And I’m equally curious : what are the chances that you, an EndoSister, was sexually abused, too?  I do not ask this question to rip off scabs and expose old wounds…but I am flabbergasted at the amount of women in my personal life, with this illness, who have stepped forward and shared their traumatic experiences.  We are now stronger than our abusers.

I will be digging.  And I will be ripping my heart out and laying it flat open, filleted, for this one.  Interested? Stay tuned.  Want to share an experience?  Comment below.  We are in this together, on so many levels…

**UPDATE: 2/4/16 : Please read https://bloominuterus.com/2016/02/04/my-two-cents-sexual-abuse-and-endometriosis/ for my research results




Endometriosis Workshop Event Page


For those of you who are in the San Diego area and are interested in attending the February 24, 2016, Endometriosis workshop by The Wellness Institute of America, here’s their Facebook event page.


If you’ve already told me you’d like to go, I’ve added your name to our ongoing sign-in sheet.  Or you can feel free to contact Natalia directly to confirm your seat.  And RSVP on their Facebook event page.

See you guys in a few weeks 🙂




Press Release

Took a big step today and shared a press release with local television, radio, and print media.  Hoping to raise awareness of our disease in the San Diego area, as well as alert any Endo Sufferers in our area about our support group, the walk, and our little community.

press release

I am very excited and can only hope that someone picks up on this press release and publishes or broadcasts. I sent it to 7 local TV stations, 2 major local newspapers, 35 radios stations that reach our area, a wire service, and 21 online & local print magazines (SD Reader, City Beat, etc.). Even if they don’t respond, that’s perfectly okay.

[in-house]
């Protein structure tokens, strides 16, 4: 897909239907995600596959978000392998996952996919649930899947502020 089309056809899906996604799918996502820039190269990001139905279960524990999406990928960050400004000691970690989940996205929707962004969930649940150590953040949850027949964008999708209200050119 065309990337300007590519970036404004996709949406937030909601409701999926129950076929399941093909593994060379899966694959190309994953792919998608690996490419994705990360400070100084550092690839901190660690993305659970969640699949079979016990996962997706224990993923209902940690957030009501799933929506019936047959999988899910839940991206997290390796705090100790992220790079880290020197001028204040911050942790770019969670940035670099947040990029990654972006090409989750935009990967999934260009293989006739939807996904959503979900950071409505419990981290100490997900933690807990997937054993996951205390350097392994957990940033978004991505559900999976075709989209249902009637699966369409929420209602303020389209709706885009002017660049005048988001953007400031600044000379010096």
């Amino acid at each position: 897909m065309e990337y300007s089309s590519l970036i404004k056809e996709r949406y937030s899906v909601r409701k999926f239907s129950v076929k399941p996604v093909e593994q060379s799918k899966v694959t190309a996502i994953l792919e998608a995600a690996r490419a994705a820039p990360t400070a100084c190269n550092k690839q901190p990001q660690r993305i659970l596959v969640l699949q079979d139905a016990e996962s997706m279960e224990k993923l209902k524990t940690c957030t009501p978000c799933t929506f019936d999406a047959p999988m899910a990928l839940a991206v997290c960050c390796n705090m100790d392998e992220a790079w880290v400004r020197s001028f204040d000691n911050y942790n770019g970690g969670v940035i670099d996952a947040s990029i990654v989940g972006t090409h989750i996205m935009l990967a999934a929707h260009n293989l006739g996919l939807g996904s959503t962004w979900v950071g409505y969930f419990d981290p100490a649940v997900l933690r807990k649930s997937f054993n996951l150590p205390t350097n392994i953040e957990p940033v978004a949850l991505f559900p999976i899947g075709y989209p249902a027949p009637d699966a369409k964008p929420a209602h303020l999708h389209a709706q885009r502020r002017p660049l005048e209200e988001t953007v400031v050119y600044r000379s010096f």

I’ve never done anything like this before…I’m giddy!  I’d like to thank my Jim for his guidance during this process.

Feel Good Fridays


We made it through another week!

Today’s quote is by former American President Ronald Reagan:

“There is no limit to the amount of good you can do if you don’t care who gets the credit.”

Ha. It’s perfect and so very true.

Have a wonderful weekend!  And go out and do some good.



San Diego Endometriosis Workshop

image1 (1) (1)

If you’re in the San Diego area, save the date  February 24, 2016, at 6pm in Mission Valley.  The Wellness Institute of America contacted us due to our support group.  They offered to host a free workshop specifically targeted around Endometriosis.  They are the local chapter of a national non-profit organization (The Foundation of Wellness Professionals) and would like to donate their time and knowledge to our community.  Dr. Gerald Williams, who specializes in Natural Regenerative Medicine for women’s health, will be speaking. 

The details are still all coming together, but if you know you would like to attend (okay to bring a guest), please let me know.  I have a sign-up sheet and I’ll be updating my liaison at the Institute on a weekly basis.  Also, we have asked to make this workshop open to the public (as opposed to limited to our little group), so there will be a Facebook event page soon, which I will circulate to you if you’re interested. 

This is exciting!! San Diego is coming together as a whole to raise awareness for our illness. 

Yours, Lisa

Changing birth control pills

pillSo, here’s the news…